Famously there are two kinds of novelists, plotters and pantsers. Plotters are those who work out the plot in great detail ahead of time, outlining everything to within in an inch of its life. P.G. Wodehouse, for example, was a plotter par excellence: he'd put each scene on a card and pin them to a board, moving them around until the farce played out just precisely the way he wanted it. And then there are the pantsers, who write "by the seat of their pants" and discover the shape of the story in the writing of it. (If you Google "plotters and pantsers" you'll find an amazing collection of links describing this phenomenon, including self-help guides for pantsers who want to be plotters and (somewhat surprisingly) vice-versa.)

Me, I'm a pantser all the way, as I recently rediscovered all over again while trying to get started on the sequel to Vikings at Dino's.

See, I wrote Vikings at Dino's to find out what was going to happen. I was walking to a local burger joint to get some lunch and do some studying; and on the way I got the yen to start a new novel. I wanted to start with a situation that was bizarre and inexplicable, and then somehow make it all make sense. And I thought…what if a guy was having lunch and a horde of Vikings crashed in, kicking butt and taking heads? What would he do? Where did the Vikings come from? And then what? And I was off. I've spent considerable time polishing that first scene, but quite a few of the original words remain.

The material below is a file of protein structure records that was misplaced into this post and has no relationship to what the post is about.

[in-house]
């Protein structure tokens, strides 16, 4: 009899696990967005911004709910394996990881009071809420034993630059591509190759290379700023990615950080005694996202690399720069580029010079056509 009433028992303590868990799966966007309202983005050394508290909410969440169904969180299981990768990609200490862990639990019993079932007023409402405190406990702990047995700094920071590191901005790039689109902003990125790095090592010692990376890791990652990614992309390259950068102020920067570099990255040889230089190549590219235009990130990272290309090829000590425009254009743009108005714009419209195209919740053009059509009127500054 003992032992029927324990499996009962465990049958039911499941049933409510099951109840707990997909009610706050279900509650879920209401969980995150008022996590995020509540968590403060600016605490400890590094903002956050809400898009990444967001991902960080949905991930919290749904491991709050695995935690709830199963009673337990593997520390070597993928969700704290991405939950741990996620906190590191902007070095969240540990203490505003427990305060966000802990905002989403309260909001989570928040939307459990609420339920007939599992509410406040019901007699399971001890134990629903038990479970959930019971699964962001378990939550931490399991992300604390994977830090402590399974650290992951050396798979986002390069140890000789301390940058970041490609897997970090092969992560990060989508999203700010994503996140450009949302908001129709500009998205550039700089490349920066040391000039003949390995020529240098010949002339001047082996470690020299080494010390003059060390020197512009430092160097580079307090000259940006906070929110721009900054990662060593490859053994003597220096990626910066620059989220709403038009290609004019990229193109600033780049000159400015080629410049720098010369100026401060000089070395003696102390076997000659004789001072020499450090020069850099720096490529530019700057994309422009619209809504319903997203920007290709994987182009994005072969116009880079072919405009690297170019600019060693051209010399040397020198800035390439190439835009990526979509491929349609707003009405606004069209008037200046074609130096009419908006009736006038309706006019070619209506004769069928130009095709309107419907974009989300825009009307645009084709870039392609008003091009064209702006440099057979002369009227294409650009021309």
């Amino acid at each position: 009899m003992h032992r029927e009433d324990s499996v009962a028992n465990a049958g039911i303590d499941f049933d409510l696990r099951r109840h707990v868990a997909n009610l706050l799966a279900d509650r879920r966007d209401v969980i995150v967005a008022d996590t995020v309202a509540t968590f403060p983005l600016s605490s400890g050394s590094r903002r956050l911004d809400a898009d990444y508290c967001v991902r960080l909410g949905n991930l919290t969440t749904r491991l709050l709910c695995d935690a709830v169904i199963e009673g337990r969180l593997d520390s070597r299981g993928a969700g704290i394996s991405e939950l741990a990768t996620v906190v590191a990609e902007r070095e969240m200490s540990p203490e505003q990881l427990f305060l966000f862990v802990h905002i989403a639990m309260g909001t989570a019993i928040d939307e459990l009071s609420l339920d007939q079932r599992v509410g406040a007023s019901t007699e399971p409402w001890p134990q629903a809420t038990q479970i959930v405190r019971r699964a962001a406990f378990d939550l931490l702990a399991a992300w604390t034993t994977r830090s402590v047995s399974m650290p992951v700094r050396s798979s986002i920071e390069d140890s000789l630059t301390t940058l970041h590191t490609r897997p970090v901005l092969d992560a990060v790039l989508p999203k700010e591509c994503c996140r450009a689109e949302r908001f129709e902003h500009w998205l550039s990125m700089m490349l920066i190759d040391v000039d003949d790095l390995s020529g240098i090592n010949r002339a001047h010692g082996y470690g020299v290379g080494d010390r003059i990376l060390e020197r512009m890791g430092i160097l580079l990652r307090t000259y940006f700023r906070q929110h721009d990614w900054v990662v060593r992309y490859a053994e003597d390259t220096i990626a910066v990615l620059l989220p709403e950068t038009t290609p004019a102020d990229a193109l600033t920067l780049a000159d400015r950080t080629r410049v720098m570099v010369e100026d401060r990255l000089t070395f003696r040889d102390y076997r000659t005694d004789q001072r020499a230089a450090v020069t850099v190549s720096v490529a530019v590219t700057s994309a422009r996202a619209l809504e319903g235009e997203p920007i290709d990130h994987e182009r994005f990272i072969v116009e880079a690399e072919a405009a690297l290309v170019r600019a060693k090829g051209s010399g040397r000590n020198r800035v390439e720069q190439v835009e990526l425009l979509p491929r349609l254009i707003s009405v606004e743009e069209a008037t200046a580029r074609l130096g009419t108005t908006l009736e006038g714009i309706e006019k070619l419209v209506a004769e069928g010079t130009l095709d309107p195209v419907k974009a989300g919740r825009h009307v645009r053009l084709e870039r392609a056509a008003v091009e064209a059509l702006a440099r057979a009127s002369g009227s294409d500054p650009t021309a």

And after that initial scene it was all about seeing where it led—and what ultimately happened to Michael Henderson surprised me quite a bit. I often had some ideas about where I was going, but many of the best elements emerged seemingly out of nowhere in the process of composition. I call it riding the Pantser Tank: you're tearing through the landscape, bashing your way through obstacles…and you never know what the treads will uncover.

I wrote Vikings at Dino's several years ago. My family wanted a sequel immediately, but I'd never been able to come up with an idea that I liked. The problem was, I knew too much. I knew the characters inside and out, and in planning a sequel I was trying to figure out what would make logical sense as an extension of the original story. I was trying, in fact, to be a plotter, and figure it all out ahead of time, based on what I already knew; and somehow, nothing every got written.